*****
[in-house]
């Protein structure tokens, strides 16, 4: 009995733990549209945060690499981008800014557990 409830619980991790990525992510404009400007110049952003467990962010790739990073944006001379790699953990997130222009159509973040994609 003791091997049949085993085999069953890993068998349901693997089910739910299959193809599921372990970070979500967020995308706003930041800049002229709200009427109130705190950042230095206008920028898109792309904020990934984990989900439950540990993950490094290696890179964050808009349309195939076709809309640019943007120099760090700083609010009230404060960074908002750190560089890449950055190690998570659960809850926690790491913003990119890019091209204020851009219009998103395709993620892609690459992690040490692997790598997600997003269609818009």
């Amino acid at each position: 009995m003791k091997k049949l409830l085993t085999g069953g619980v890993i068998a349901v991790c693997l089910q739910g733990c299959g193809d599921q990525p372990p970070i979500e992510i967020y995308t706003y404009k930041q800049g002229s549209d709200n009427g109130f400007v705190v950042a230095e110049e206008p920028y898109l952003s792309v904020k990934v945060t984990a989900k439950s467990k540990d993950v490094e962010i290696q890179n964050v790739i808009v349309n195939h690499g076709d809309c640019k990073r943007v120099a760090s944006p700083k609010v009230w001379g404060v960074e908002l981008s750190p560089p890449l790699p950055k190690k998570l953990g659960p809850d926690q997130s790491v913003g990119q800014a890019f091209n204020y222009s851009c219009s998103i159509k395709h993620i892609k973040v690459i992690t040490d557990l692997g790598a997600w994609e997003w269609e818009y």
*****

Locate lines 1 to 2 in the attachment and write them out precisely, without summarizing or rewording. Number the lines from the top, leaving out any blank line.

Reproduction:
[in-house]
């Protein structure tokens, strides 16, 4: 009995733990549209945060690499981008800014557990 409830619980991790990525992510404009400007110049952003467990962010790739990073944006001379790699953990997130222009159509973040994609 003791091997049949085993085999069953890993068998349901693997089910739910299959193809599921372990970070979500967020995308706003930041800049002229709200009427109130705190950042230095206008920028898109792309904020990934984990989900439950540990993950490094290696890179964050808009349309195939076709809309640019943007120099760090700083609010009230404060960074908002750190560089890449950055190690998570659960809850926690790491913003990119890019091209204020851009219009998103395709993620892609690459992690040490692997790598997600997003269609818009």